|Blowing engine house - half of an end wall of this building has been (for awhile) removed, however, with a platform extended from the walkway the view is, well,......|
Sunday, August 30, 2015
HOOVER-MASON BETHLEHEM STEEL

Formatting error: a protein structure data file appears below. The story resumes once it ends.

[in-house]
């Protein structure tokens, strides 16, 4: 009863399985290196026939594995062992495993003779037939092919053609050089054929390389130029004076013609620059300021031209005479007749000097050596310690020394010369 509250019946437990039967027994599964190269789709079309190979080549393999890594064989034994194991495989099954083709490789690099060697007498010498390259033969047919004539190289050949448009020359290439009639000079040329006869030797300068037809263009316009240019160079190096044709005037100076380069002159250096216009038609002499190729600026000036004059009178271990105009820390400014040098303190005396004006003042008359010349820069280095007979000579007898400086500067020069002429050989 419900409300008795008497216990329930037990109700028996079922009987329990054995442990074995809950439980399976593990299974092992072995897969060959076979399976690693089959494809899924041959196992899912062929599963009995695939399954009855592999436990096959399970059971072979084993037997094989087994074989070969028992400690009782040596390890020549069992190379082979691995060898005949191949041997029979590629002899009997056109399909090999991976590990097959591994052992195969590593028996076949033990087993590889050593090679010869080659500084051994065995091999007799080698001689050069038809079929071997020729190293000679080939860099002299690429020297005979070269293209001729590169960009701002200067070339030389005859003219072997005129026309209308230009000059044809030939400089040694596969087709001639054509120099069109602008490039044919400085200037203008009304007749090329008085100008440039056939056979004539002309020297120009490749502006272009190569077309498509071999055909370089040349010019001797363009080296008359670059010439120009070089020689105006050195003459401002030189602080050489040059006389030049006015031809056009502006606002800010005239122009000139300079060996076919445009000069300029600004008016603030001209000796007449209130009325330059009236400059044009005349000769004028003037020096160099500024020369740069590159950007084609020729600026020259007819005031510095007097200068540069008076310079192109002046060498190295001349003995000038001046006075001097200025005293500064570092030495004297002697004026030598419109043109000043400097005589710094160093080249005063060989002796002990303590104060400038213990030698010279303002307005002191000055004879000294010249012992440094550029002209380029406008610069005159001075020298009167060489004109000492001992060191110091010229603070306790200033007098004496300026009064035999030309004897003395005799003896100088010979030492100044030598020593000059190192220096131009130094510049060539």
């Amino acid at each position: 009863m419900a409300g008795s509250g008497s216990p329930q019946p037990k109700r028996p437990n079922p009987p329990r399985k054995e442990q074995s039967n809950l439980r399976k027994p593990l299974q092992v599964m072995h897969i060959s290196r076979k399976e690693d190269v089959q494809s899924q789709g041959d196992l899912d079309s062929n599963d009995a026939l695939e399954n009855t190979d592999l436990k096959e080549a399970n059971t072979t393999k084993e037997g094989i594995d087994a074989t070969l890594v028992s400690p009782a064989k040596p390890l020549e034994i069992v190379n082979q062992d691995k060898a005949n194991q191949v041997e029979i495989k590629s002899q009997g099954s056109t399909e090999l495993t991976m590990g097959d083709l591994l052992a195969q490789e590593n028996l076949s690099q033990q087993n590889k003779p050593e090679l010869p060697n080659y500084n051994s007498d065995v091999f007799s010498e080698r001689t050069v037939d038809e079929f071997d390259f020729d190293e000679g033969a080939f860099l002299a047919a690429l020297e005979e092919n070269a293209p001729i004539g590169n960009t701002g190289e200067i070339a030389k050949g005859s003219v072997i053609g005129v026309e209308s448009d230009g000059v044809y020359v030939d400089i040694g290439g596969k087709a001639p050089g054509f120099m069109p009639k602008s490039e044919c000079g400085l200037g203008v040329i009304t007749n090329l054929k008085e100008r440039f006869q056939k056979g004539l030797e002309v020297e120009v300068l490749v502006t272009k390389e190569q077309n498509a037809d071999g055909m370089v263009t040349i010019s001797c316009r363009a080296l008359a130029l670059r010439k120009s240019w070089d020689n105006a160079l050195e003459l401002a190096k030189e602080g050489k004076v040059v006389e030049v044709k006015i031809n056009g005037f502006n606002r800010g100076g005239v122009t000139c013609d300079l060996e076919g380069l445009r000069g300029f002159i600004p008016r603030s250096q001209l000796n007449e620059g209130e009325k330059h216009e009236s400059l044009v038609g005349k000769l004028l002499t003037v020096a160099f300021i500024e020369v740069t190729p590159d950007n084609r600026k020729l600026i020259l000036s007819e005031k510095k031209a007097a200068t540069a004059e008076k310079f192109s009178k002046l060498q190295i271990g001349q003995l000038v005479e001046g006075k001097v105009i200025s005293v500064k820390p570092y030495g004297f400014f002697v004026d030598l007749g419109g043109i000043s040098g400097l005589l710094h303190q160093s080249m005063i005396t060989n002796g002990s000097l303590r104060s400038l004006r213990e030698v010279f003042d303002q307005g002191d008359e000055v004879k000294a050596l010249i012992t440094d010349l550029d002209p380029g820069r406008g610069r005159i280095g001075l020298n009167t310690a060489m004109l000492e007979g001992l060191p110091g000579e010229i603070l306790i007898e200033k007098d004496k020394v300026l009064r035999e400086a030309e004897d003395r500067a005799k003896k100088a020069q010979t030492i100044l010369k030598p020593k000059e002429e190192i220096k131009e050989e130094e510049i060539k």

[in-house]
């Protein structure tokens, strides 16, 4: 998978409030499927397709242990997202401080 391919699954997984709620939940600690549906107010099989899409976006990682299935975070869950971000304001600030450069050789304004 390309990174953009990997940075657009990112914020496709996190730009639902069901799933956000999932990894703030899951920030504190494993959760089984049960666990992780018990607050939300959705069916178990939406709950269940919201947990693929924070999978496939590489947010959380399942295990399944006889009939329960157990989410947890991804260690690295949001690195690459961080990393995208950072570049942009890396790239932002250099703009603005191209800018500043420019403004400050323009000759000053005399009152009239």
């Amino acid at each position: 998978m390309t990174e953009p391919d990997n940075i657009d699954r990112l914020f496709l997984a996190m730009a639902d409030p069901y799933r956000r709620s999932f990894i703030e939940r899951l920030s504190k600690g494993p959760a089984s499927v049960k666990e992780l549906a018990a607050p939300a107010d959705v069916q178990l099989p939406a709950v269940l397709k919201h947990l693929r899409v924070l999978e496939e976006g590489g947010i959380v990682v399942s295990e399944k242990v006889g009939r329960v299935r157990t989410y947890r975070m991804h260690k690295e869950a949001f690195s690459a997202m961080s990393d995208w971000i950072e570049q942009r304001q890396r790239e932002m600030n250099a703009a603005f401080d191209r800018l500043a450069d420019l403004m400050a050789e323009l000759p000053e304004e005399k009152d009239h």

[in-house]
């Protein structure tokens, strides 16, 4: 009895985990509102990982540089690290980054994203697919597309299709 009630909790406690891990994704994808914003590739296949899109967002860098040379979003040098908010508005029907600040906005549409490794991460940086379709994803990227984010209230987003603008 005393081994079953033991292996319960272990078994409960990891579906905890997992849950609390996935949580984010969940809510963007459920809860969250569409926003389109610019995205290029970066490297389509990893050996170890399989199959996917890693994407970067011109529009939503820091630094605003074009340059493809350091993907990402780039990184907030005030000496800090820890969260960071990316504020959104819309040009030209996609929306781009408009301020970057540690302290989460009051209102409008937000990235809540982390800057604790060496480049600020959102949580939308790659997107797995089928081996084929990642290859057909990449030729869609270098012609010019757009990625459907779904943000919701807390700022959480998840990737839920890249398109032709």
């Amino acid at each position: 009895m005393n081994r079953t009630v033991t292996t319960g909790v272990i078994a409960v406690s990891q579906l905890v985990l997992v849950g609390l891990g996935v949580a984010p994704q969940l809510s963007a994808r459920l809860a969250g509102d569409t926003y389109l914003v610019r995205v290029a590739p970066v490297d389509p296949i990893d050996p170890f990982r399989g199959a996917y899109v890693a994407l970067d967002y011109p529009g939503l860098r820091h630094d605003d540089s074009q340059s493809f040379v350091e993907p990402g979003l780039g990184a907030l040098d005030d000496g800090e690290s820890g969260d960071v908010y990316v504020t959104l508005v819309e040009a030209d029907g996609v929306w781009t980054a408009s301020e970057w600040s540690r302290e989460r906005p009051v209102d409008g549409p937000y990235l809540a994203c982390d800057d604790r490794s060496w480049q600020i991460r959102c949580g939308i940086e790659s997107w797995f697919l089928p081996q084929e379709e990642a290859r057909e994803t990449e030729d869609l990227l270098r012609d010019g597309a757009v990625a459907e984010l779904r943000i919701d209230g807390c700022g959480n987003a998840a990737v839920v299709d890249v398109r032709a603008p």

Access to the five extant blast furnaces at Bethlehem Steel have been gradually been getting better over the years. When I started modeling A-Furnace, the closest I could get was a limited side view from around 200 yards away, and that usually involved getting chased away from a security guard (despite technically standing on a public sidewalk). But that was even a considered improvement over the 1980s when I bush-wacked through a wooded hillside and crossed a frozen canal just to get some photos from across the river of blast furnace row. The plant was still operational then and any views from the opposite side were impossibly blocked by many other mill buildings. My only regret later was that I hadn't walked down the bank further to photograph A furnace - most of my shots were of C and D furnaces, the two operating at the time. I also went on a tour of Bethlehem in the 80s but photography was verboten. When the Steel Stacks complex opened things got much better, with great views of A-C furnace, although D and E were still partially blocked by the blowing engine house. About a month ago, the Hoover-Mason high-line stock trestle was opened as a walking path.